system in a direct response to the ongoing health crisis.
Focus on Europe
European M&A market has already stalled, with fears
that transactions close to the finishing line will also be
affected. Bob Bartell, global head of corporate finance at
Duff & Phelps, tells us that 99.9% of M&A practitioners
are waiting for further certainty before proceeding with
Meanwhile Italian advisor
Antonio Lanotte digs deep into the government's maxi
anti-coronavirus decree: a €25 billion package
announced on March 16 to help protect businesses and families
from the economic repercussions of the Covid-19 pandemic.
Read the full analysis here.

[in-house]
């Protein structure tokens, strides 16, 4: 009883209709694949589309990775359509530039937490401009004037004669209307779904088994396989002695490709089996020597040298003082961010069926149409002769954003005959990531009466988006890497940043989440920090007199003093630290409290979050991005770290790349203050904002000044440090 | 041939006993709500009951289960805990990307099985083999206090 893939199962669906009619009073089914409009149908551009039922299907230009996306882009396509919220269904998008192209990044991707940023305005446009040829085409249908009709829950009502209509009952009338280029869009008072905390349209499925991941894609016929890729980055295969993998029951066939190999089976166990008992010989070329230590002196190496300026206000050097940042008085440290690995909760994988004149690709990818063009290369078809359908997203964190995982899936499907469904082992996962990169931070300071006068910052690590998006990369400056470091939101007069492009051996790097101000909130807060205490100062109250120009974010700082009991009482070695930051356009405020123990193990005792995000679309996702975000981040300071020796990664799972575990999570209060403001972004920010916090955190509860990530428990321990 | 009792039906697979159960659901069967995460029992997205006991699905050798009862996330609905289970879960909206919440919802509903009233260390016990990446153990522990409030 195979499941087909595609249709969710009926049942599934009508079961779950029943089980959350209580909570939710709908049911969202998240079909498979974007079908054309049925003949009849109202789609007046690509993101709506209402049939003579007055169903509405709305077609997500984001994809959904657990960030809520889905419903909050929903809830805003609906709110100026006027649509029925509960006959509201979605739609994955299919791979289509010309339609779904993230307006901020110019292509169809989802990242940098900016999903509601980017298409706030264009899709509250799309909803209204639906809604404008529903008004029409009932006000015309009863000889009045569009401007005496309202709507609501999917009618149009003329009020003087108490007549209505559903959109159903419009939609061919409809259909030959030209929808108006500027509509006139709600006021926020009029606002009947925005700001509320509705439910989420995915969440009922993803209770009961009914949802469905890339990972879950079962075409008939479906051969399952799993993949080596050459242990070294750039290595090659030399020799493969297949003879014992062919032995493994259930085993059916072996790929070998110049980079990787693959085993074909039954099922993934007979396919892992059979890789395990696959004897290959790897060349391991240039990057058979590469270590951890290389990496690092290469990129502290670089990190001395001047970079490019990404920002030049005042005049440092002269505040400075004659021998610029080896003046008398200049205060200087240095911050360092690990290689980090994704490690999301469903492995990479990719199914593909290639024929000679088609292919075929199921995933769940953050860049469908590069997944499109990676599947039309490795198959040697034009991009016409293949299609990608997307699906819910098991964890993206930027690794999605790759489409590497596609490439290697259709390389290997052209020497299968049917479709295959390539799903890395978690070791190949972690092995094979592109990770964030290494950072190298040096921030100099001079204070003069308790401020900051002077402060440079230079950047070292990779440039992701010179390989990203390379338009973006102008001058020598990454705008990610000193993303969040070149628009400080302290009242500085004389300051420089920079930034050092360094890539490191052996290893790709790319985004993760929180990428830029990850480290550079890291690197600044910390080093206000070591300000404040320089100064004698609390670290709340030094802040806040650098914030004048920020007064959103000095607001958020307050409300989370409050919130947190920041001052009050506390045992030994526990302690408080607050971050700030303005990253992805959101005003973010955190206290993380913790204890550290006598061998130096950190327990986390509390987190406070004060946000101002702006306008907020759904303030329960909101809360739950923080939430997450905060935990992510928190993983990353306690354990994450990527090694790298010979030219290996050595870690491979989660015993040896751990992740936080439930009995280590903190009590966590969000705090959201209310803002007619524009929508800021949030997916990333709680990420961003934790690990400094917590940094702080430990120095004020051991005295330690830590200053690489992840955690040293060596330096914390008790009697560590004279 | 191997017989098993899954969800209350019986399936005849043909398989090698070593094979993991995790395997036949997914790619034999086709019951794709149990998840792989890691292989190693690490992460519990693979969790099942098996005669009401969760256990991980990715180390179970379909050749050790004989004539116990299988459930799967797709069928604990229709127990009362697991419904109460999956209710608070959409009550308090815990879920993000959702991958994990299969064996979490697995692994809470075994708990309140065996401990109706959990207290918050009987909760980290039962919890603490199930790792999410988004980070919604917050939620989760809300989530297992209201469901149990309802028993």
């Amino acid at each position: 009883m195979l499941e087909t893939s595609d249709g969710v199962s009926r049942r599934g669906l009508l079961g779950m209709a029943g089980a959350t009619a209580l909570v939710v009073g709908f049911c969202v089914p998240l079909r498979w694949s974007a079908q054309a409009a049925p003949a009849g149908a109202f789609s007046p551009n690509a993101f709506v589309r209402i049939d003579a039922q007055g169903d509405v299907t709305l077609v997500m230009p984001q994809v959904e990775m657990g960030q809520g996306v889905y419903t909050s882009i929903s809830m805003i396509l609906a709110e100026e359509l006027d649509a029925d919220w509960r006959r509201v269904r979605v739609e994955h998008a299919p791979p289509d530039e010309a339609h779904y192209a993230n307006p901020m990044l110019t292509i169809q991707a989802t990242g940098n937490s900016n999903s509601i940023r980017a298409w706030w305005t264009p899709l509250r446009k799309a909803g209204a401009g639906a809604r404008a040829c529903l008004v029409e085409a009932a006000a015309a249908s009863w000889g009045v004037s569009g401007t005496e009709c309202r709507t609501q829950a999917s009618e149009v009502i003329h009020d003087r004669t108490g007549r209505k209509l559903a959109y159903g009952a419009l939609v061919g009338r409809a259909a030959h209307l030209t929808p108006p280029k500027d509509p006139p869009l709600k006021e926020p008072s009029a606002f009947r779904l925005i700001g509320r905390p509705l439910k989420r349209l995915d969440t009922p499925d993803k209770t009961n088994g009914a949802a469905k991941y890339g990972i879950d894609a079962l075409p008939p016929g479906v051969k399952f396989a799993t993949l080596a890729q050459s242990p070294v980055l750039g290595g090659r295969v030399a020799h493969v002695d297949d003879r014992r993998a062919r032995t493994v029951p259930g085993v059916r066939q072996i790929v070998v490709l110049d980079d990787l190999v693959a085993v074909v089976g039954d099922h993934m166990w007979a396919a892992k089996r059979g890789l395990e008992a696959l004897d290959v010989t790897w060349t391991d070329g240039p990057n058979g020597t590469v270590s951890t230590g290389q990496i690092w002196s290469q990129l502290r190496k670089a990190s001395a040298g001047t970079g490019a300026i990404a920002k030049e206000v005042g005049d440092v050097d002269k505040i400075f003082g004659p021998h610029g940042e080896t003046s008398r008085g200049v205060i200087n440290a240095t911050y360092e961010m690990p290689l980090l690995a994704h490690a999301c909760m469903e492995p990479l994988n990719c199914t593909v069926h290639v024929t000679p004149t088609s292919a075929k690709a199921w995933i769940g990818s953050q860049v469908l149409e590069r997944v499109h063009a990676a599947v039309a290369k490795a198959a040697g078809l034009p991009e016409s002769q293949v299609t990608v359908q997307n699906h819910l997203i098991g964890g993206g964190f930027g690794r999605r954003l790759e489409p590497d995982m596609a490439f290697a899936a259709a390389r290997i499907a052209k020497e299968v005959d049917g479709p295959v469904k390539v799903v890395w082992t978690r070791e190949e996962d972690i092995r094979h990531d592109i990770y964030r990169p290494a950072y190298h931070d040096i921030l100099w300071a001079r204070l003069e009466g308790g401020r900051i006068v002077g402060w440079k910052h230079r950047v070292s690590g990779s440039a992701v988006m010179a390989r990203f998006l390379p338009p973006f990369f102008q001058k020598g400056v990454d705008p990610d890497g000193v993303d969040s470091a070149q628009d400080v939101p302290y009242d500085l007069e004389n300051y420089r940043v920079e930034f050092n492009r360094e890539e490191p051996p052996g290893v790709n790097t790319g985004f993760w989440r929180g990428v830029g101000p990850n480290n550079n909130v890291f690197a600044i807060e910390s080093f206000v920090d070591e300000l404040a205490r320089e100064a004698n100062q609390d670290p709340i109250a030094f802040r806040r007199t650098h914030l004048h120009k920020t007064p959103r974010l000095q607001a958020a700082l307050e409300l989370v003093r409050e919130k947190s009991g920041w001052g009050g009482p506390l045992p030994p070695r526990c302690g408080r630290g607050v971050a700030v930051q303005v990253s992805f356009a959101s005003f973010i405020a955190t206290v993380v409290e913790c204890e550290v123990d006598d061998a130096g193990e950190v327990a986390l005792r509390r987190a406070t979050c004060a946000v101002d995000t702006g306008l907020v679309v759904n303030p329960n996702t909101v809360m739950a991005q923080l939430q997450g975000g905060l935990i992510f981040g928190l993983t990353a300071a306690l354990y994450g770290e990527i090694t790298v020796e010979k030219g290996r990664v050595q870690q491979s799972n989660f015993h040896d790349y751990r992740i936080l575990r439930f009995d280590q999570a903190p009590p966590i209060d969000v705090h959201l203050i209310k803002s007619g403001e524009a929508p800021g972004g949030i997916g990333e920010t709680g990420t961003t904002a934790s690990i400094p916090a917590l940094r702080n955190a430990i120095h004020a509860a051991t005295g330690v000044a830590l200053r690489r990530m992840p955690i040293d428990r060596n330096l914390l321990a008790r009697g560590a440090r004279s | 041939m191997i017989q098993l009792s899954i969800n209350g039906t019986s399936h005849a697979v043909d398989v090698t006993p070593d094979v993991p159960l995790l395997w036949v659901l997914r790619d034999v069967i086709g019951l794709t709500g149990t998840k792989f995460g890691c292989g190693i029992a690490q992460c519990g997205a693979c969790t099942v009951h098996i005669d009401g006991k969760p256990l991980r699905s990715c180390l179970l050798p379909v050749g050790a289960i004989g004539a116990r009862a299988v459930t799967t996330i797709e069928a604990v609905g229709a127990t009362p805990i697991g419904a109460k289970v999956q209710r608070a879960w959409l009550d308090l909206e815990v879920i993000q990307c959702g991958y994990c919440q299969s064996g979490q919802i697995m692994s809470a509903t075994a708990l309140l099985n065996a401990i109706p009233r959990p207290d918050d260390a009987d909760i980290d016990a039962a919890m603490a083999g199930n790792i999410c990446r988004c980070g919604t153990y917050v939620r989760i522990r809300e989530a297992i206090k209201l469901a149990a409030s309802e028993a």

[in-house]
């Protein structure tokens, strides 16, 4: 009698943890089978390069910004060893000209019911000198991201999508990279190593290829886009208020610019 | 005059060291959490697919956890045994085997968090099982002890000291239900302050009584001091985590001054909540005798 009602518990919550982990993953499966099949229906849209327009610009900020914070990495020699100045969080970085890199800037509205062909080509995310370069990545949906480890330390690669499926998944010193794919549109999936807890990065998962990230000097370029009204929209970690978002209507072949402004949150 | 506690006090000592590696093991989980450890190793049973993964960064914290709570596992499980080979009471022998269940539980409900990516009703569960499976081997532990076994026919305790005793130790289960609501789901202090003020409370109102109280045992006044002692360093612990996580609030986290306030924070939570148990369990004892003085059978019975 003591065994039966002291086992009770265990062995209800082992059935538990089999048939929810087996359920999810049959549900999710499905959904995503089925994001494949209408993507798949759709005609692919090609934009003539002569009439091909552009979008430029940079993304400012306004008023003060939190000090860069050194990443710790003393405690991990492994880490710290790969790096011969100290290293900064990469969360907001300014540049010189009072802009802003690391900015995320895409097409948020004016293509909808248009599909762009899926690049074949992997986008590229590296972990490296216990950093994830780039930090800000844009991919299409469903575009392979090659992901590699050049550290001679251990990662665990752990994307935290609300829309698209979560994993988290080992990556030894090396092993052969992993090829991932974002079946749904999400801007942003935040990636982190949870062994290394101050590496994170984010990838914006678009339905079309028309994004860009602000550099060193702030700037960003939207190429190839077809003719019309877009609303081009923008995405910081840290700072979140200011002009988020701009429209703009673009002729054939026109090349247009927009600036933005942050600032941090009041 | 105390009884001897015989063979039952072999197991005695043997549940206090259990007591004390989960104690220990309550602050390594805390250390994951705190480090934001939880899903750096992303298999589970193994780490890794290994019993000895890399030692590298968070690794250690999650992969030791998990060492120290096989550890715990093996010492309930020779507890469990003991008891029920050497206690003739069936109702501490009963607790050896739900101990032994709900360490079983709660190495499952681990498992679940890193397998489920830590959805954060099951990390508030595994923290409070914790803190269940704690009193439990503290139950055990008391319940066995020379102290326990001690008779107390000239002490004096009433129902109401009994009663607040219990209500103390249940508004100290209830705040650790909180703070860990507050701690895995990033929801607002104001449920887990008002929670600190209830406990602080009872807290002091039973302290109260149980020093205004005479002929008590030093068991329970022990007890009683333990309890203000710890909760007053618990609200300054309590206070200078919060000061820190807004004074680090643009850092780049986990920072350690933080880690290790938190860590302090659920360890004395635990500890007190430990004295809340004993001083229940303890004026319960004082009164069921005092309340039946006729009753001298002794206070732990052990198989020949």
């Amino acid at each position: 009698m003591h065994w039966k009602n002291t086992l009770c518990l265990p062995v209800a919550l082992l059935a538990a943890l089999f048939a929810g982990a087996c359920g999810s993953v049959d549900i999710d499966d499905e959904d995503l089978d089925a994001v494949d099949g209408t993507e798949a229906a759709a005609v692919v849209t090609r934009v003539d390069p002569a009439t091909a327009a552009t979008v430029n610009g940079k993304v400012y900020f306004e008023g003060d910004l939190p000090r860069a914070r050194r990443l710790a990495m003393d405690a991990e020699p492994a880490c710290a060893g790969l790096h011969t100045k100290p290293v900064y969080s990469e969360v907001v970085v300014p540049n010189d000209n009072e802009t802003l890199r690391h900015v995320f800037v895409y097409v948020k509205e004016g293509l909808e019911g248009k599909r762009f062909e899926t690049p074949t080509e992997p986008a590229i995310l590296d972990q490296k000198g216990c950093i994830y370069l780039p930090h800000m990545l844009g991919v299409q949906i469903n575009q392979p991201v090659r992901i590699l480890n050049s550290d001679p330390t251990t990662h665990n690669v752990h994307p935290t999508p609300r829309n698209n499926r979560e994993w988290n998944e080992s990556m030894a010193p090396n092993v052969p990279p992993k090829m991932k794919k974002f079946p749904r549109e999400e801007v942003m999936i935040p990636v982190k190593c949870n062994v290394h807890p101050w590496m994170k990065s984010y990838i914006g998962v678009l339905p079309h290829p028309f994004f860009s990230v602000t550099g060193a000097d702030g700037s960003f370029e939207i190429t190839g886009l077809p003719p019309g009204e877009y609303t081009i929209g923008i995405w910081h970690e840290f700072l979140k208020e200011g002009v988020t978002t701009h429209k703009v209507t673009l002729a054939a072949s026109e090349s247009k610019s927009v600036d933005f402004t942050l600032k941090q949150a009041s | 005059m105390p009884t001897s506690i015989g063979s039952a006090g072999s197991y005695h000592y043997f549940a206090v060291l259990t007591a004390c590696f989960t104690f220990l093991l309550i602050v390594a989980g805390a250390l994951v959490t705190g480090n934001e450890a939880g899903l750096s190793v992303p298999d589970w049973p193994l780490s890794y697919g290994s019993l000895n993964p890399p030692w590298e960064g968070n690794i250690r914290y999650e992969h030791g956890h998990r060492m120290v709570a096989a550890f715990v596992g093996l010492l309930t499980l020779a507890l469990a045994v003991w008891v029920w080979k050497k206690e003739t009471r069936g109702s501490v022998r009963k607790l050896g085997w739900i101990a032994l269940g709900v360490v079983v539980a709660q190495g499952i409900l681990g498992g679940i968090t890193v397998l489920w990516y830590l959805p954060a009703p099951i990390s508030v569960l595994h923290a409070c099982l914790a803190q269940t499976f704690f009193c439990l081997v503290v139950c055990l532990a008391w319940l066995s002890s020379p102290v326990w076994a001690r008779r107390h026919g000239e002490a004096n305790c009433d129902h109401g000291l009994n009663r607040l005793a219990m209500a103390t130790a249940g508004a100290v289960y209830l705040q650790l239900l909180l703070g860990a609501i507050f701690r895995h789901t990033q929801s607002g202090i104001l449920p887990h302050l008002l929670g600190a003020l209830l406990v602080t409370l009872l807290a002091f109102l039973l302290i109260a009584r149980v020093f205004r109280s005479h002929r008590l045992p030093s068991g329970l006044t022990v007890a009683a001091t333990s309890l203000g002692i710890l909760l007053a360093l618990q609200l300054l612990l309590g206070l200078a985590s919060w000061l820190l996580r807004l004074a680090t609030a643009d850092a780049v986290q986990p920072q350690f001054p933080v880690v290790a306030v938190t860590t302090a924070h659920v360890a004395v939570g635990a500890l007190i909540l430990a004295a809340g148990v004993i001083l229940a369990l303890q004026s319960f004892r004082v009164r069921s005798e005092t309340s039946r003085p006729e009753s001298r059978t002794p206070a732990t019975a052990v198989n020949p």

We will continue to keep this page updated with further
developments as and when they come.
All of our coronavirus-related content is here
– and will be continually updated:
Force majeure clauses provide coronavirus relief for
Companies remain cautious about entering
Corporates rush to issue coronavirus
Coronavirus under the capital markets
APAC Spring news roundup: In the shadows of the
Coronavirus reveals flaws in post-crisis
reforms (Practice Insight)
How coronavirus affects global corporate
Coronavirus could cause SFTR delay
Cfius filing fee a hindrance but unlikely to curb deal
Covid-19: M&A market stalls amid
The Italian treatment: the decree to fight
Remote working: tips, tricks and anecdotes from the IFLR
PRIMER: US market circuit
Why MAC clauses are no Covid-19 silver
UK’s Covid-19 business support
leads to confusion
Inside NYSE's response to the Covid-19